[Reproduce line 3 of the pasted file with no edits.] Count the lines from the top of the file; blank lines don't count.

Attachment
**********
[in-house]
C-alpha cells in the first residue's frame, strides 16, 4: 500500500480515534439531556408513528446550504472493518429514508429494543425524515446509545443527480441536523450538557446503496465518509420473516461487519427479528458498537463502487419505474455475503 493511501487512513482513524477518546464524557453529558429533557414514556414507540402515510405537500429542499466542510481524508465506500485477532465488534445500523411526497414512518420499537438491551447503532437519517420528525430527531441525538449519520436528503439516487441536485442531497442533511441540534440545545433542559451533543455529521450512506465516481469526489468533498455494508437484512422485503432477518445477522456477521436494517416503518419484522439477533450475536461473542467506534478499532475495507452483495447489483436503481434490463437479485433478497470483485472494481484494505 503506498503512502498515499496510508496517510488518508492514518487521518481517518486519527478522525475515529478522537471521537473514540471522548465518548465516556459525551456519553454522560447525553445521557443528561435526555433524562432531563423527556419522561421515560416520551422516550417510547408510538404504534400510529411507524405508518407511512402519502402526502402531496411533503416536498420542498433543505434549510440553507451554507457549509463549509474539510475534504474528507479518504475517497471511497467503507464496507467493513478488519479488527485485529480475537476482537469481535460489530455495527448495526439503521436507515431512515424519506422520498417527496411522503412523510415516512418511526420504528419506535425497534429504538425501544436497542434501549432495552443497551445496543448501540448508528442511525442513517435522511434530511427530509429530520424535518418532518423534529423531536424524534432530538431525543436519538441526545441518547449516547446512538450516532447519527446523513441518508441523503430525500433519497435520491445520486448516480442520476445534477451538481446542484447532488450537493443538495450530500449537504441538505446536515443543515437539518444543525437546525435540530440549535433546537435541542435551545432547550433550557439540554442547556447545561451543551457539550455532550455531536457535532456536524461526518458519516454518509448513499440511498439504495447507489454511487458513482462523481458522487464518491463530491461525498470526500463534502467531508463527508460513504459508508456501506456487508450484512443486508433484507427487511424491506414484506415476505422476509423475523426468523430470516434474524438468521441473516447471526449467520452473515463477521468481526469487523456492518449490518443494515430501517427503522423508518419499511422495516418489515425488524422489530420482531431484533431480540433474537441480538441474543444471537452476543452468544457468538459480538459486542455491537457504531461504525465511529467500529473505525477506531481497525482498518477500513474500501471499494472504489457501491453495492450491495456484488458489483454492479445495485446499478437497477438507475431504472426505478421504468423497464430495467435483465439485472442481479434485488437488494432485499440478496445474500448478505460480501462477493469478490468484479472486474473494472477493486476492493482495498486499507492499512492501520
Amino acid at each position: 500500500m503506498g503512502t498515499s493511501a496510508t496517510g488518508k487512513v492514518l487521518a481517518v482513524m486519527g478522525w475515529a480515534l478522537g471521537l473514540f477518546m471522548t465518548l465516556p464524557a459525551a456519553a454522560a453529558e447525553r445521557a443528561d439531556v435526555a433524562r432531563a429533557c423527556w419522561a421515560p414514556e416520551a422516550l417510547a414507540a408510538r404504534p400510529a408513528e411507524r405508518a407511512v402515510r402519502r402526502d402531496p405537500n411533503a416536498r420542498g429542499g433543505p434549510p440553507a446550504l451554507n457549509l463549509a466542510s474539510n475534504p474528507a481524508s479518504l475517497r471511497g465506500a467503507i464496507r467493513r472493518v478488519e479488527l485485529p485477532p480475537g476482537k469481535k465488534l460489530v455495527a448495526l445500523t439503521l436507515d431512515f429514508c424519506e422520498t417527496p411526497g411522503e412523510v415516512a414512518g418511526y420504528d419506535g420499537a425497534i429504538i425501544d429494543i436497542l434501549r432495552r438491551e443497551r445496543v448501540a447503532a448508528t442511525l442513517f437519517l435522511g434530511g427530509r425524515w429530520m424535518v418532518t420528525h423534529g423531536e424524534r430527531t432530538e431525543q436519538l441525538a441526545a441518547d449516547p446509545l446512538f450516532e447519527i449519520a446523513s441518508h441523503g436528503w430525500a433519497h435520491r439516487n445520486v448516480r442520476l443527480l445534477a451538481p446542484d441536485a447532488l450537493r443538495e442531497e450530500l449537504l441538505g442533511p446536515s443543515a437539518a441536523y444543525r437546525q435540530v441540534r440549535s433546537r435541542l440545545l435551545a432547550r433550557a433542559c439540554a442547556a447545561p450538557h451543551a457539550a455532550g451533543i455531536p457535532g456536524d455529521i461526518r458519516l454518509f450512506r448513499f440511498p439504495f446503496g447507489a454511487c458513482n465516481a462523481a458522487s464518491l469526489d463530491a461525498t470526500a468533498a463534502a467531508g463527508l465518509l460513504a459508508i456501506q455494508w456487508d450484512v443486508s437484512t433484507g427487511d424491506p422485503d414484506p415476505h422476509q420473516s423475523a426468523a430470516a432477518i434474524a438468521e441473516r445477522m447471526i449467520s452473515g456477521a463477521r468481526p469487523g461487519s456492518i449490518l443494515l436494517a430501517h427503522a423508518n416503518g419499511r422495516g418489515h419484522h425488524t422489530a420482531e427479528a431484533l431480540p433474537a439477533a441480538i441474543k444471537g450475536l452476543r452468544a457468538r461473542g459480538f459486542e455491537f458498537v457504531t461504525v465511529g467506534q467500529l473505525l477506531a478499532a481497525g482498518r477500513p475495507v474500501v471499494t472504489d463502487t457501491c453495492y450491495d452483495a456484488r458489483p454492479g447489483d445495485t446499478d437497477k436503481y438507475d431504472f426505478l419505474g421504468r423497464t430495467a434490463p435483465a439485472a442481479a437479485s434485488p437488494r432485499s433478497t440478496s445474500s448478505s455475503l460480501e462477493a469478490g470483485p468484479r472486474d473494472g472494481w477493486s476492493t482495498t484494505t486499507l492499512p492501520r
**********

Amino acid at each position: 500500500m503506498g503512502t498515499s493511501a496510508t496517510g488518508k487512513v492514518l487521518a481517518v482513524m486519527g478522525w475515529a480515534l478522537g471521537l473514540f477518546m471522548t465518548l465516556p464524557a459525551a456519553a454522560a453529558e447525553r445521557a443528561d439531556v435526555a433524562r432531563a429533557c423527556w419522561a421515560p414514556e416520551a422516550l417510547a414507540a408510538r404504534p400510529a408513528e411507524r405508518a407511512v402515510r402519502r402526502d402531496p405537500n411533503a416536498r420542498g429542499g433543505p434549510p440553507a446550504l451554507n457549509l463549509a466542510s474539510n475534504p474528507a481524508s479518504l475517497r471511497g465506500a467503507i464496507r467493513r472493518v478488519e479488527l485485529p485477532p480475537g476482537k469481535k465488534l460489530v455495527a448495526l445500523t439503521l436507515d431512515f429514508c424519506e422520498t417527496p411526497g411522503e412523510v415516512a414512518g418511526y420504528d419506535g420499537a425497534i429504538i425501544d429494543i436497542l434501549r432495552r438491551e443497551r445496543v448501540a447503532a448508528t442511525l442513517f437519517l435522511g434530511g427530509r425524515w429530520m424535518v418532518t420528525h423534529g423531536e424524534r430527531t432530538e431525543q436519538l441525538a441526545a441518547d449516547p446509545l446512538f450516532e447519527i449519520a446523513s441518508h441523503g436528503w430525500a433519497h435520491r439516487n445520486v448516480r442520476l443527480l445534477a451538481p446542484d441536485a447532488l450537493r443538495e442531497e450530500l449537504l441538505g442533511p446536515s443543515a437539518a441536523y444543525r437546525q435540530v441540534r440549535s433546537r435541542l440545545l435551545a432547550r433550557a433542559c439540554a442547556a447545561p450538557h451543551a457539550a455532550g451533543i455531536p457535532g456536524d455529521i461526518r458519516l454518509f450512506r448513499f440511498p439504495f446503496g447507489a454511487c458513482n465516481a462523481a458522487s464518491l469526489d463530491a461525498t470526500a468533498a463534502a467531508g463527508l465518509l460513504a459508508i456501506q455494508w456487508d450484512v443486508s437484512t433484507g427487511d424491506p422485503d414484506p415476505h422476509q420473516s423475523a426468523a430470516a432477518i434474524a438468521e441473516r445477522m447471526i449467520s452473515g456477521a463477521r468481526p469487523g461487519s456492518i449490518l443494515l436494517a430501517h427503522a423508518n416503518g419499511r422495516g418489515h419484522h425488524t422489530a420482531e427479528a431484533l431480540p433474537a439477533a441480538i441474543k444471537g450475536l452476543r452468544a457468538r461473542g459480538f459486542e455491537f458498537v457504531t461504525v465511529g467506534q467500529l473505525l477506531a478499532a481497525g482498518r477500513p475495507v474500501v471499494t472504489d463502487t457501491c453495492y450491495d452483495a456484488r458489483p454492479g447489483d445495485t446499478d437497477k436503481y438507475d431504472f426505478l419505474g421504468r423497464t430495467a434490463p435483465a439485472a442481479a437479485s434485488p437488494r432485499s433478497t440478496s445474500s448478505s455475503l460480501e462477493a469478490g470483485p468484479r472486474d473494472g472494481w477493486s476492493t482495498t484494505t486499507l492499512p492501520r